The Green New Deal has Strong Bipartisan Support

The Green New Deal has Strong Bipartisan Support

The Green New Deal has Strong Bipartisan Support among Registered Voters

Some members of Congress are proposing a “Green New Deal” for the U.S. They say that a Green New Deal will produce jobs and strengthen America’s economy by accelerating the transition from fossil fuels to clean, renewable energy. The Deal would generate 100% of the nation’s electricity from clean, renewable sources within the next 10 years; upgrade the nation’s energy grid, buildings, and transportation infrastructure; increase energy efficiency; invest in green technology research and development; and provide training for jobs in the new green economy.

While the Green New Deal has been a fixture of the post-election news cycle, and at least 40 members of Congress (to date) have endorsed the idea, little is known about the American public’s support for or opposition to it. To inform this question, we surveyed a nationally-representative sample of registered voters in the United States.

In the survey, we showed respondents a brief description of the Green New Deal, which was identical to the first paragraph of this report (above). The description was followed by the question “How much do you support or oppose this idea?”

The survey results show overwhelming support for the Green New Deal, with 81% of registered voters saying they either “strongly support” (40%) or “somewhat support” (41%) this plan.

As expected, support is strongest among Democrats (92%). But a large majority of Republicans (64%) – including conservative Republicans (57%) – also support the policy goals in our description of the Green New Deal.

Notably, although our description of the Deal accurately provided details about the proposal, it did not mention that the Green New Deal is championed by Democratic members of Congress such as Alexandria Ocasio-Cortez (D-NY) and John Lewis (D-GA). Other research has shown that people evaluate policies more negatively when they are told it is backed by politicians from an opposing political party. Conversely, people evaluate the same policy more positively when told it is backed by politicians from their own party.

Therefore, these findings may indicate that although most Republicans and conservatives are in favor of the Green New Deal’s policies in principle, they are not yet aware that this plan is proposed by the political Left. For any survey respondents who were previously unaware of the Deal, it is likely that their reactions have not yet been influenced by partisan loyalty.

Indeed, before we shared our description of the Deal with survey participants, we first asked them how much, if anything, they had heard about it. Very few people had heard about it. In fact, 82% of registered voters had heard “nothing at all” about the Deal.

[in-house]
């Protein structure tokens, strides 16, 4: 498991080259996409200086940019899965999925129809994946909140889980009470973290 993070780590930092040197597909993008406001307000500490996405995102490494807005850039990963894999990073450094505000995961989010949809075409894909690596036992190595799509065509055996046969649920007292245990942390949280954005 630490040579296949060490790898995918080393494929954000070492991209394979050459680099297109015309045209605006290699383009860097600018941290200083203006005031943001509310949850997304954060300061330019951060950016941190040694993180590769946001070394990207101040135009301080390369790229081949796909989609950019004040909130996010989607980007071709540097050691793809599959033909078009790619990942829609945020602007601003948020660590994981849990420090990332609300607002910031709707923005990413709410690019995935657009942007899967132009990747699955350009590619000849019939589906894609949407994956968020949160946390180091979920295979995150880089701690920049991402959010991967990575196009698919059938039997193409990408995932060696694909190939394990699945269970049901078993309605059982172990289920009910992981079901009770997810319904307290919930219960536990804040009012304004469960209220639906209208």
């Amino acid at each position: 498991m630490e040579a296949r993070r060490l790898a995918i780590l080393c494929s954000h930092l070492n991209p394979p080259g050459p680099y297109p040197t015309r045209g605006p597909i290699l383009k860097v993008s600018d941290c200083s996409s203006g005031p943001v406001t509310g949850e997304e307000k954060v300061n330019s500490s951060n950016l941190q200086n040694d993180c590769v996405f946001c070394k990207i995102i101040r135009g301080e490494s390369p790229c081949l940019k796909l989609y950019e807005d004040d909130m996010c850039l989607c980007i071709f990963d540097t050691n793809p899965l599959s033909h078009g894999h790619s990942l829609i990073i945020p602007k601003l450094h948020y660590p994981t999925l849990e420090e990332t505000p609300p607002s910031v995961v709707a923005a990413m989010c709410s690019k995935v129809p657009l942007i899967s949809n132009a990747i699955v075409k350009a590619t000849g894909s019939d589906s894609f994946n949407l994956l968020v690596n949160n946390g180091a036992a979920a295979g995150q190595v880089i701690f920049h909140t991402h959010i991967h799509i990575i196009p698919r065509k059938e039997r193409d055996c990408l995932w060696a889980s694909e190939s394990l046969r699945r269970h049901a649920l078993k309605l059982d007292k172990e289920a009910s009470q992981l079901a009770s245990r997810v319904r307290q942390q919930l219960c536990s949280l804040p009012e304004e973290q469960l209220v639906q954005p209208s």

One potential implication is that partisan polarization about a Green New Deal could increase in the future. Going forward, the Deal will likely require bipartisan support among political and media elites to maintain existing bipartisan support.

Anticipating and making the public aware of potential arguments that may be used against the Green New Deal may also help maintain public support for it. In contrast, partisan framing in communicating about the Green New Deal – by either the Right or the Left – could activate partisan associations and erode the existing bipartisan support for the concept.

This nationally-representative survey also measured Americans’ opinions about many other aspects of climate change, climate policy, and renewable energy, and assessed how opinions vary by demographics and ideology. Additional findings from this survey will be published in a series of reports beginning in January 2019.


These data were produced by the bi-annual Climate Change in the American Mind survey — a nationally-representative analysis of public opinion on climate change in the United States conducted by the Yale Program on Climate Change Communication and the George Mason University Center for Climate Change Communication.

Surveys were conducted using the Ipsos KnowledgePanel®, a representative online panel of U.S. adults (18+), from November 28 to December 11, 2018. All questionnaires were self-administered by respondents in a web-based environment. This report includes the registered voters (n=966), from the full sample (n=1,114). Unweighted base sizes for the political subgroups are as follows: Democrats (n=466; liberal Democrats n=295, moderate/conservative Democrats n=168), Republicans (n=356; conservative Republicans n=238, moderate/liberal Republicans n=116), Independents (n=95).

References to Republicans and Democrats throughout include respondents who initially identify as either a Republican or Democrat, as well as those who do not initially identify as Republicans or Democrats but who say they “are closer to” one party or the other (i.e., “leaners”) in a follow-up question. The category “Independents” does not include any of these “leaners.”

Average margin of error for both the full sample and registered voter subset: +/- 3 percentage points at the 95% confidence level. The margin of error for each political subgroup is larger. Bases specified are unweighted, but percentages are weighted to align with U.S. Census parameters. For tabulation purposes, percentage points are rounded to the nearest whole number. As a result, percentages in a given chart may total slightly higher or lower than 100%. Additionally, summed response categories (e.g., “strongly support” + “somewhat support”) are rounded after sums are calculated (e.g., 1.3% + 1.3% = 2.6%, which, after rounding would appear in a chart as 1% + 1% = 3%).